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Am J Physiol Regul Integr Comp Physiol. 2008 Jan;294(1):R33-8. Epub 2007 Nov 14.

Role of CCK1 and Y2 receptors in activation of hindbrain neurons induced by intragastric administration of bitter taste receptor ligands.

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Department of Anatomy, Physiology, and Cell Biology, School of Veterinary Medicine, University of California Davis, Davis, CA 95616, USA.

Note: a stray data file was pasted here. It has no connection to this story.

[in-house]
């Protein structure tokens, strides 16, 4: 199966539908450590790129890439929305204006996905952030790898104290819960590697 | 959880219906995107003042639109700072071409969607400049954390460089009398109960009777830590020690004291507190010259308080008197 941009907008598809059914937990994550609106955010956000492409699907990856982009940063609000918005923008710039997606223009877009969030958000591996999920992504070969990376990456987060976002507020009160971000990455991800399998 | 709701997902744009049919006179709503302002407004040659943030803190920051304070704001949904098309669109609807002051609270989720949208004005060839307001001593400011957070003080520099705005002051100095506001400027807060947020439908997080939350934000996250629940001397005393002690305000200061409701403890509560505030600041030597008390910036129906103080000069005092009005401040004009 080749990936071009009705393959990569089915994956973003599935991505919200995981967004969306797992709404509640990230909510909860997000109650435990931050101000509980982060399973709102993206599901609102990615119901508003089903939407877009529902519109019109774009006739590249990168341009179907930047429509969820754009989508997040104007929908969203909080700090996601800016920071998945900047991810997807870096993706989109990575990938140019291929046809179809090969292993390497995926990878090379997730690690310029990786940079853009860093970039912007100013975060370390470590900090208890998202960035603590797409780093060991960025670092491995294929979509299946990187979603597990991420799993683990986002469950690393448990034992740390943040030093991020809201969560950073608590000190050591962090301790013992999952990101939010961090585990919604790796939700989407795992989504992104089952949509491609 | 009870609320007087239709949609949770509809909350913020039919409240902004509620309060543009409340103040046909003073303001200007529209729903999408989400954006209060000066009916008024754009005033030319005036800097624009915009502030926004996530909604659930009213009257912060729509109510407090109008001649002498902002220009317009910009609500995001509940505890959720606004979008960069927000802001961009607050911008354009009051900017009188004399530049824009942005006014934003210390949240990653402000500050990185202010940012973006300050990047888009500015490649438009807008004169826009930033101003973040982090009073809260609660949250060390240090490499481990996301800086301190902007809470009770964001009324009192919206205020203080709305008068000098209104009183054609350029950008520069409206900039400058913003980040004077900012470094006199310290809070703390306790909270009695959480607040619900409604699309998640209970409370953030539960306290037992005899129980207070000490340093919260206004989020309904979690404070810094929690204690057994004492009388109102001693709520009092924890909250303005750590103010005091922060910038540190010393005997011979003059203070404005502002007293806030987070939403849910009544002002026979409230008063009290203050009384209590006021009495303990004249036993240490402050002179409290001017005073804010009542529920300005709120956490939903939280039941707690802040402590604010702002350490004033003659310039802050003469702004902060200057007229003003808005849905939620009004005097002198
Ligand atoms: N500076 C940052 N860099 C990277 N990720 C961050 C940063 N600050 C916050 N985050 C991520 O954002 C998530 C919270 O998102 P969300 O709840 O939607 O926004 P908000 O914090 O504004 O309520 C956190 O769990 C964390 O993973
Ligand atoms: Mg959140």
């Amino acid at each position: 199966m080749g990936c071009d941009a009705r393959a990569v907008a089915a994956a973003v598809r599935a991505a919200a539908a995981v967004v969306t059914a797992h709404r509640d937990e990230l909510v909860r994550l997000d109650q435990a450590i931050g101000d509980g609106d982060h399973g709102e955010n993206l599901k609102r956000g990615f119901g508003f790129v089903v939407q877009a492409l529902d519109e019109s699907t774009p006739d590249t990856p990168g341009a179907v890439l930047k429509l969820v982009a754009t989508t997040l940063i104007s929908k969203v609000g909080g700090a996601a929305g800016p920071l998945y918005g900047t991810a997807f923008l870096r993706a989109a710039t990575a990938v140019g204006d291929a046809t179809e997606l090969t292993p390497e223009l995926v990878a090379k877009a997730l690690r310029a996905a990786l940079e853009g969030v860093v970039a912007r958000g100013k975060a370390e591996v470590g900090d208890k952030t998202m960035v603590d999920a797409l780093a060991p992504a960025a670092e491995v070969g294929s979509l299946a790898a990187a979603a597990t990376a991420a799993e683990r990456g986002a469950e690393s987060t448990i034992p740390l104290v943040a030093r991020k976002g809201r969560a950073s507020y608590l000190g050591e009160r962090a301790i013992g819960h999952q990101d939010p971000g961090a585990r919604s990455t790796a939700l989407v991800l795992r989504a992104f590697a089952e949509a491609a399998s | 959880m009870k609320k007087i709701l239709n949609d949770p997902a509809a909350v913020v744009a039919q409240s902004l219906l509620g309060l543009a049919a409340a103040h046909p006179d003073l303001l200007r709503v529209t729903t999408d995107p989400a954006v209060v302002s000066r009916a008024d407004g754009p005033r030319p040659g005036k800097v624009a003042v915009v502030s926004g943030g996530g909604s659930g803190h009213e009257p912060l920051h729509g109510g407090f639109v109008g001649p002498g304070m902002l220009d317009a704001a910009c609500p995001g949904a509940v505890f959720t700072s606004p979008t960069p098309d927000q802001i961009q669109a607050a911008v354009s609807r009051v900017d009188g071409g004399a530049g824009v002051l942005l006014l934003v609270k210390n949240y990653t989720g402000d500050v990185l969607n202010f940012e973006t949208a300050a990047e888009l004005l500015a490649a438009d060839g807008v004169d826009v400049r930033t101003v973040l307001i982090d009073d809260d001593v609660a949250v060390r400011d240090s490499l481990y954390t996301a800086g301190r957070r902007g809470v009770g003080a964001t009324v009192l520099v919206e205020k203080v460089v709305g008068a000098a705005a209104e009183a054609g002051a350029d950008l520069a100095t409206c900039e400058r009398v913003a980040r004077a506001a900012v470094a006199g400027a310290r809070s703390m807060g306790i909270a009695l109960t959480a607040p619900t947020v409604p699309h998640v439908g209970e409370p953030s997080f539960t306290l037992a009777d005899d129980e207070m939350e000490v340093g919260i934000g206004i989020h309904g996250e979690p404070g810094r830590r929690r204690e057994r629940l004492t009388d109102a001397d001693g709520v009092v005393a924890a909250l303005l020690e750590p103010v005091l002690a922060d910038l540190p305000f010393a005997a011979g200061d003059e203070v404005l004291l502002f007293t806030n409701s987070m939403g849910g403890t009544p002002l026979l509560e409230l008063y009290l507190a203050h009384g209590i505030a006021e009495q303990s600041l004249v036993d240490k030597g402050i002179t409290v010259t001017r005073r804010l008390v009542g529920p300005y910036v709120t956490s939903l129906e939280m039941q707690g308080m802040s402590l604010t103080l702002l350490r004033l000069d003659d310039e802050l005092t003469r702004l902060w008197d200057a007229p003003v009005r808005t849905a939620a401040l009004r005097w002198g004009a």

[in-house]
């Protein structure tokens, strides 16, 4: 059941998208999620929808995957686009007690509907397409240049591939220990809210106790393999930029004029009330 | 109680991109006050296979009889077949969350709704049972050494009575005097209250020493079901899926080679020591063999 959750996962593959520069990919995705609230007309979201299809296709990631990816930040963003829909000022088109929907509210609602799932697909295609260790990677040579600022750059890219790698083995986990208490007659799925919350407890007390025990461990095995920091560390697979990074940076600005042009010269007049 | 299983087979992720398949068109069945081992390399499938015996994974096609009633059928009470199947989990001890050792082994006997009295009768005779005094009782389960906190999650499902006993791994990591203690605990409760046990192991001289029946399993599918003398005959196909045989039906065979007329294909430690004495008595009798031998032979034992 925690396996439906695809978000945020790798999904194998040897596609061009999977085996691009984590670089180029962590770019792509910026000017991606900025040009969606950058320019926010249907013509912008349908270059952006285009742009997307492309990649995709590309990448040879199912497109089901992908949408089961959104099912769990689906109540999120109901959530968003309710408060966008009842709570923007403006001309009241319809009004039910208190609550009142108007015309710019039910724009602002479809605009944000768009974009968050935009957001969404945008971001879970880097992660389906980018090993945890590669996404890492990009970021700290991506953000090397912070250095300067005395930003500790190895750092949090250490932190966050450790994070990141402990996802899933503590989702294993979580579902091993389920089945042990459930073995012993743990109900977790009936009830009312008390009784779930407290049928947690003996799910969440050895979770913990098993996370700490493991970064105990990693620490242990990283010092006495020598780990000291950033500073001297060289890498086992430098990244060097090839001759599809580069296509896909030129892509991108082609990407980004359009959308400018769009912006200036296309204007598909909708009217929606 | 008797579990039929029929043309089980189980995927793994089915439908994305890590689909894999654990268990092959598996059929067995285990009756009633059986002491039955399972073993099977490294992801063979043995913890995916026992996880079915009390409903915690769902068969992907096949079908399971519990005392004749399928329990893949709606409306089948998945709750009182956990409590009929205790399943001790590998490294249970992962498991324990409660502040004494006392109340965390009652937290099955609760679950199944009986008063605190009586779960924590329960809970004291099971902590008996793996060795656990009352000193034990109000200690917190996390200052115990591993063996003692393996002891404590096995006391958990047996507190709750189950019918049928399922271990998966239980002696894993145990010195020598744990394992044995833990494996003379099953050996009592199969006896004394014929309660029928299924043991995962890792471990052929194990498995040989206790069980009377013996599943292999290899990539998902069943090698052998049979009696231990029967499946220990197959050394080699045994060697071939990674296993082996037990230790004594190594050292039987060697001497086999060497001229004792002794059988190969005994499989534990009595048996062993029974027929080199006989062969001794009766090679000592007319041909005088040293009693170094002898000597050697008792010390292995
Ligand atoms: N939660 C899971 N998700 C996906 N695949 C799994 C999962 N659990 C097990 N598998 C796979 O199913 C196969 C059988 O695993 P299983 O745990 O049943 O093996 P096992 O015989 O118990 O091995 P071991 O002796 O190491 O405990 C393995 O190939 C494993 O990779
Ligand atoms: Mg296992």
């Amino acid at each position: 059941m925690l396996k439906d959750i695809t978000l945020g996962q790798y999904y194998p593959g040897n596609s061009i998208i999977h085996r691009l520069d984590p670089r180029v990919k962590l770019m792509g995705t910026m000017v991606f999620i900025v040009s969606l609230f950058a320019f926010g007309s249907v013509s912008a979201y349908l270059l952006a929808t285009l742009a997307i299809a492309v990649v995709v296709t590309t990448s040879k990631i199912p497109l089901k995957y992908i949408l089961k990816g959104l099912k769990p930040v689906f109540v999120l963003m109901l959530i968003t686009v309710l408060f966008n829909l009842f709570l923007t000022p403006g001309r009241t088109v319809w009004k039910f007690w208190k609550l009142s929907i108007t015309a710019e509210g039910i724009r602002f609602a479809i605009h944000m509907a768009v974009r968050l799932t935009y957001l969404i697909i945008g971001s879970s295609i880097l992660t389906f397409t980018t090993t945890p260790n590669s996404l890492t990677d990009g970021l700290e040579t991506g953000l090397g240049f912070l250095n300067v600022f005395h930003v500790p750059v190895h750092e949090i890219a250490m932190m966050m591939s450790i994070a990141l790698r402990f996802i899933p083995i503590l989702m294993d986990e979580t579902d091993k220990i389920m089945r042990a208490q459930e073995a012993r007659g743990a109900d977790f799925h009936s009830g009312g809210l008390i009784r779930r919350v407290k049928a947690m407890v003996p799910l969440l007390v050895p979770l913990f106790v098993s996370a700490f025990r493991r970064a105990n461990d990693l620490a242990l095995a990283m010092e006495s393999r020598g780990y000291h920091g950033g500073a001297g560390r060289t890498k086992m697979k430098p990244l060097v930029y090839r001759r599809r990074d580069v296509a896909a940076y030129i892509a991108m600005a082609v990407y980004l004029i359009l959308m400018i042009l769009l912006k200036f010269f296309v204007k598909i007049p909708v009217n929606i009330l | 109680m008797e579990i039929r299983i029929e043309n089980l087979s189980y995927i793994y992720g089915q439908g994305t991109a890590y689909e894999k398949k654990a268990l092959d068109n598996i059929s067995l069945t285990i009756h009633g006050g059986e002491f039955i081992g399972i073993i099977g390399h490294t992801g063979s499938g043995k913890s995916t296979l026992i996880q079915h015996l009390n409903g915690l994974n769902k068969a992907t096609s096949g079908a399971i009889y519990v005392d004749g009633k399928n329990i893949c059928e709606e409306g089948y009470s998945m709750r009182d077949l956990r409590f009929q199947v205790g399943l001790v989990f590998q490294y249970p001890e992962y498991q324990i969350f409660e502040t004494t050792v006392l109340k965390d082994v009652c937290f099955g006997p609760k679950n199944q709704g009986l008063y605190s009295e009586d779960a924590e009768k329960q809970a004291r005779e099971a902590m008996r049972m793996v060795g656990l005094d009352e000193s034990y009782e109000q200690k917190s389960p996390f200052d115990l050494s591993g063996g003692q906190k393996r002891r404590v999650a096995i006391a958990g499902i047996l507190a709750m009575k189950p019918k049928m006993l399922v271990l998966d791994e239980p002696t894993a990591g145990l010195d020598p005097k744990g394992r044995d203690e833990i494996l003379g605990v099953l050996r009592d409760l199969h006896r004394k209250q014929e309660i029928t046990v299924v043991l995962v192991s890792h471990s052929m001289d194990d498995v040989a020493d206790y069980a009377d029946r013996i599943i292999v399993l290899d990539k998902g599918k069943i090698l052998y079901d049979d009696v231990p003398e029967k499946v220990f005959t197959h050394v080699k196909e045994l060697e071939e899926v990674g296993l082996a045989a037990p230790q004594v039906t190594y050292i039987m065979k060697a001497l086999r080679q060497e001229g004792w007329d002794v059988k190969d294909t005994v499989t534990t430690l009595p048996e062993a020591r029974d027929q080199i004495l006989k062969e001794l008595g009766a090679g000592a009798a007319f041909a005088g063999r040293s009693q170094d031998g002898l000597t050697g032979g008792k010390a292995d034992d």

G-protein-coupled receptors signaling bitter taste (T2Rs) in the oral gustatory system and the alpha-subunit of the taste-specific G-protein gustducin are expressed in the gastrointestinal (GI) tract. alpha-Subunit of the taste-specific G-protein gustducin colocalizes with markers of enteroendocrine cells in human and mouse GI mucosa, including peptide YY. Activation of T2Rs increases cholecystokinin (CCK) release from the enteroendocrine cell line, STC-1. The aim of this study was to determine whether T2R agonists in the GI tract activate neurons in the nucleus of the solitary tract (NTS) and whether this activation is mediated by CCK and peptide YY acting at CCK(1) and Y(2) receptors. Immunocytochemistry for the protooncogene c-Fos protein, a marker for neuronal activation, was used to determine activation of neurons in the midregion of the NTS, the region where vagal afferents from the GI tract terminate. Intragastric administration of the T2R agonist denatonium benzoate (DB), or phenylthiocarbamide (PTC), or a combination of T2R agonists significantly increased the number of Fos-positive neurons in the mid-NTS; subdiaphragmatic vagotomy abolished the NTS response to the mixture of T2R agonists. Deletion of CCK(1) receptor gene or blockade of CCK(1) receptors with devazepide abolishes the activation of NTS neurons in response to DB, but had no effect on the response to PTC. Administration of the Y(2) receptor antagonist BIIE0246 blocks the activation of NTS neurons to DB, but not PTC. These findings suggest that activation of neurons in the NTS following administration of T2R agonists to the GI tract involves CCK(1) and Y(2) receptors located on vagal afferent terminals in the gut wall. T2Rs may regulate GI function via release of regulatory peptides and activation of the vagal reflex pathway.

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